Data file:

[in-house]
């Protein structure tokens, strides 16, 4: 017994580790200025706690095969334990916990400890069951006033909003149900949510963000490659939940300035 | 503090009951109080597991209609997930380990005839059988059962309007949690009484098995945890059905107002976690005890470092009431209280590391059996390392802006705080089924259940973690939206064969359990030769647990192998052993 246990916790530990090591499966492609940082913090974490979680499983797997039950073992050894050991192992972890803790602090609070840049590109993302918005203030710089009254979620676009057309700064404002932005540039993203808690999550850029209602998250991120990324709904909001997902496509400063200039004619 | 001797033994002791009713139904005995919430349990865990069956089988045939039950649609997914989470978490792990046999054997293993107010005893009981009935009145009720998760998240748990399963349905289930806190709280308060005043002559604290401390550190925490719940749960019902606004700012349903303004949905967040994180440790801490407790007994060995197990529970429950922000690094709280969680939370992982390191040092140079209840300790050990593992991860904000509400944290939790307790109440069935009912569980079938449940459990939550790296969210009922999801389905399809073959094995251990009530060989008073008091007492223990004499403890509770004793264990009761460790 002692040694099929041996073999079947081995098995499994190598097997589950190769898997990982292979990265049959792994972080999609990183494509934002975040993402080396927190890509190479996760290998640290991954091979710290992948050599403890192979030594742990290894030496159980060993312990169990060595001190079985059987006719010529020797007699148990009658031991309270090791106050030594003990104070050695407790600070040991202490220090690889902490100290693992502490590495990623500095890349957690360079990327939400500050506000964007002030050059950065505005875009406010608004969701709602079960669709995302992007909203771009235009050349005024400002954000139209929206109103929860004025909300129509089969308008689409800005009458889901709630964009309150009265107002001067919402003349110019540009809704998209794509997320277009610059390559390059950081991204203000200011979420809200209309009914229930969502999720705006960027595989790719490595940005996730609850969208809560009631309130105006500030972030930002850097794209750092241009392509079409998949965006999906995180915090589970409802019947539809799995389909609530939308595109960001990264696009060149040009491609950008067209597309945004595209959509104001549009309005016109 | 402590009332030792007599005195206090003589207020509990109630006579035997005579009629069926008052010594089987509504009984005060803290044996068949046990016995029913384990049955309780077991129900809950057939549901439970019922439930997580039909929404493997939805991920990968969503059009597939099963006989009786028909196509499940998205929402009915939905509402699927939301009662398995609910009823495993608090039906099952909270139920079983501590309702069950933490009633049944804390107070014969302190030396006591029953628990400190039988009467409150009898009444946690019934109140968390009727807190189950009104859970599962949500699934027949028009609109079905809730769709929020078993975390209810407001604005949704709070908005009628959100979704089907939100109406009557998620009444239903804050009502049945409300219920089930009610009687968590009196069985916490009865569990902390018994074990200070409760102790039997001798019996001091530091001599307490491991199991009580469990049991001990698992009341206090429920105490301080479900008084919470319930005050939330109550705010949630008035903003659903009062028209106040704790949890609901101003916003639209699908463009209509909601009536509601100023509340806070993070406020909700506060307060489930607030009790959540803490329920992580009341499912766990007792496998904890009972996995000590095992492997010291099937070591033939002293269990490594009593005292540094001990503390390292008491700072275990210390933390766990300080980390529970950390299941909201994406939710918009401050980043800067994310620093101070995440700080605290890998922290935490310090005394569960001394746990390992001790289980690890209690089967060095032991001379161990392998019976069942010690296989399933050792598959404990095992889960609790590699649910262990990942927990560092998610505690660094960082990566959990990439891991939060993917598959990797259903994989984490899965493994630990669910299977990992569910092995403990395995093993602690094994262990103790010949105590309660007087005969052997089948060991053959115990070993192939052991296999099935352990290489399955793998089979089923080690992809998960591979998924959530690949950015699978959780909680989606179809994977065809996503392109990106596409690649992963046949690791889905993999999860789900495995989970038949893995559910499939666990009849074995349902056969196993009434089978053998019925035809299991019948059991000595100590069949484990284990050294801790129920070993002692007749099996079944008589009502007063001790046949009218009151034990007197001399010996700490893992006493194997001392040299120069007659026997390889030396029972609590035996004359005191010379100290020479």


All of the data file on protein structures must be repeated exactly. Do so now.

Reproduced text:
[in-house]
């Protein structure tokens, strides 16, 4: 017994580790200025706690095969334990916990400890069951006033909003149900949510963000490659939940300035 | 503090009951109080597991209609997930380990005839059988059962309007949690009484098995945890059905107002976690005890470092009431209280590391059996390392802006705080089924259940973690939206064969359990030769647990192998052993 246990916790530990090591499966492609940082913090974490979680499983797997039950073992050894050991192992972890803790602090609070840049590109993302918005203030710089009254979620676009057309700064404002932005540039993203808690999550850029209602998250991120990324709904909001997902496509400063200039004619 | 001797033994002791009713139904005995919430349990865990069956089988045939039950649609997914989470978490792990046999054997293993107010005893009981009935009145009720998760998240748990399963349905289930806190709280308060005043002559604290401390550190925490719940749960019902606004700012349903303004949905967040994180440790801490407790007994060995197990529970429950922000690094709280969680939370992982390191040092140079209840300790050990593992991860904000509400944290939790307790109440069935009912569980079938449940459990939550790296969210009922999801389905399809073959094995251990009530060989008073008091007492223990004499403890509770004793264990009761460790 002692040694099929041996073999079947081995098995499994190598097997589950190769898997990982292979990265049959792994972080999609990183494509934002975040993402080396927190890509190479996760290998640290991954091979710290992948050599403890192979030594742990290894030496159980060993312990169990060595001190079985059987006719010529020797007699148990009658031991309270090791106050030594003990104070050695407790600070040991202490220090690889902490100290693992502490590495990623500095890349957690360079990327939400500050506000964007002030050059950065505005875009406010608004969701709602079960669709995302992007909203771009235009050349005024400002954000139209929206109103929860004025909300129509089969308008689409800005009458889901709630964009309150009265107002001067919402003349110019540009809704998209794509997320277009610059390559390059950081991204203000200011979420809200209309009914229930969502999720705006960027595989790719490595940005996730609850969208809560009631309130105006500030972030930002850097794209750092241009392509079409998949965006999906995180915090589970409802019947539809799995389909609530939308595109960001990264696009060149040009491609950008067209597309945004595209959509104001549009309005016109 | 402590009332030792007599005195206090003589207020509990109630006579035997005579009629069926008052010594089987509504009984005060803290044996068949046990016995029913384990049955309780077991129900809950057939549901439970019922439930997580039909929404493997939805991920990968969503059009597939099963006989009786028909196509499940998205929402009915939905509402699927939301009662398995609910009823495993608090039906099952909270139920079983501590309702069950933490009633049944804390107070014969302190030396006591029953628990400190039988009467409150009898009444946690019934109140968390009727807190189950009104859970599962949500699934027949028009609109079905809730769709929020078993975390209810407001604005949704709070908005009628959100979704089907939100109406009557998620009444239903804050009502049945409300219920089930009610009687968590009196069985916490009865569990902390018994074990200070409760102790039997001798019996001091530091001599307490491991199991009580469990049991001990698992009341206090429920105490301080479900008084919470319930005050939330109550705010949630008035903003659903009062028209106040704790949890609901101003916003639209699908463009209509909601009536509601100023509340806070993070406020909700506060307060489930607030009790959540803490329920992580009341499912766990007792496998904890009972996995000590095992492997010291099937070591033939002293269990490594009593005292540094001990503390390292008491700072275990210390933390766990300080980390529970950390299941909201994406939710918009401050980043800067994310620093101070995440700080605290890998922290935490310090005394569960001394746990390992001790289980690890209690089967060095032991001379161990392998019976069942010690296989399933050792598959404990095992889960609790590699649910262990990942927990560092998610505690660094960082990566959990990439891991939060993917598959990797259903994989984490899965493994630990669910299977990992569910092995403990395995093993602690094994262990103790010949105590309660007087005969052997089948060991053959115990070993192939052991296999099935352990290489399955793998089979089923080690992809998960591979998924959530690949950015699978959780909680989606179809994977065809996503392109990106596409690649992963046949690791889905993999999860789900495995989970038949893995559910499939666990009849074995349902056969196993009434089978053998019925035809299991019948059991000595100590069949484990284990050294801790129920070993002692007749099996079944008589009502007063001790046949009218009151034990007197001399010996700490893992006493194997001392040299120069007659026997390889030396029972609590035996004359005191010379100290020479």